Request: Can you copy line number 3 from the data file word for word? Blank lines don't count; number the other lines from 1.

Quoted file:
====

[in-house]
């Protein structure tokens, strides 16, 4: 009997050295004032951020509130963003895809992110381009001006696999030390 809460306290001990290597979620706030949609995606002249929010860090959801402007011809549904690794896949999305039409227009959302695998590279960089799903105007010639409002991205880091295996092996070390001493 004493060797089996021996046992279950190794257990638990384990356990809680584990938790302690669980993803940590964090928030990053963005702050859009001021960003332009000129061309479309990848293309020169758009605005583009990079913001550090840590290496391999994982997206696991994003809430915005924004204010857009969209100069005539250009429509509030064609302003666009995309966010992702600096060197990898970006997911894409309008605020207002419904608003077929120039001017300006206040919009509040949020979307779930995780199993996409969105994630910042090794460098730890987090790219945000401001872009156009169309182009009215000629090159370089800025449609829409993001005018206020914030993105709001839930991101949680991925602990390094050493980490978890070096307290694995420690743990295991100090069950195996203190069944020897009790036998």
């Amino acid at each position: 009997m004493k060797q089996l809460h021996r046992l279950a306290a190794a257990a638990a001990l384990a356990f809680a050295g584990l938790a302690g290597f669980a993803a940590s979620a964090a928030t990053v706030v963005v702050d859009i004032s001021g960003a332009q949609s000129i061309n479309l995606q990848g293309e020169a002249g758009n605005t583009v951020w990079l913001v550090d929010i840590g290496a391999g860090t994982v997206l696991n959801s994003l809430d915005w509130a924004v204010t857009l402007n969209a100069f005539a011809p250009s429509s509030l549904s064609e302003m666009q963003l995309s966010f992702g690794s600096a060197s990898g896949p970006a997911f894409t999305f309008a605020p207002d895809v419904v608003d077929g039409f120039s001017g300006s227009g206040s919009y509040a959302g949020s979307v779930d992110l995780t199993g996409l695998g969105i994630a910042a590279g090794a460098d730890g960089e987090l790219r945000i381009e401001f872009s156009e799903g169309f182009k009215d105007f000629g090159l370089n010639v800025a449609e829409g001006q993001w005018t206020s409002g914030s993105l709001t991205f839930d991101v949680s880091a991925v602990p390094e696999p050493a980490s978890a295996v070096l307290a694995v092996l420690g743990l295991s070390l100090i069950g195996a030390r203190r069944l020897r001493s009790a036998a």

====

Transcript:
């Amino acid at each position: 009997m004493k060797q089996l809460h021996r046992l279950a306290a190794a257990a638990a001990l384990a356990f809680a050295g584990l938790a302690g290597f669980a993803a940590s979620a964090a928030t990053v706030v963005v702050d859009i004032s001021g960003a332009q949609s000129i061309n479309l995606q990848g293309e020169a002249g758009n605005t583009v951020w990079l913001v550090d929010i840590g290496a391999g860090t994982v997206l696991n959801s994003l809430d915005w509130a924004v204010t857009l402007n969209a100069f005539a011809p250009s429509s509030l549904s064609e302003m666009q963003l995309s966010f992702g690794s600096a060197s990898g896949p970006a997911f894409t999305f309008a605020p207002d895809v419904v608003d077929g039409f120039s001017g300006s227009g206040s919009y509040a959302g949020s979307v779930d992110l995780t199993g996409l695998g969105i994630a910042a590279g090794a460098d730890g960089e987090l790219r945000i381009e401001f872009s156009e799903g169309f182009k009215d105007f000629g090159l370089n010639v800025a449609e829409g001006q993001w005018t206020s409002g914030s993105l709001t991205f839930d991101v949680s880091a991925v602990p390094e696999p050493a980490s978890a295996v070096l307290a694995v092996l420690g743990l295991s070390l100090i069950g195996a030390r203190r069944l020897r001493s009790a036998a």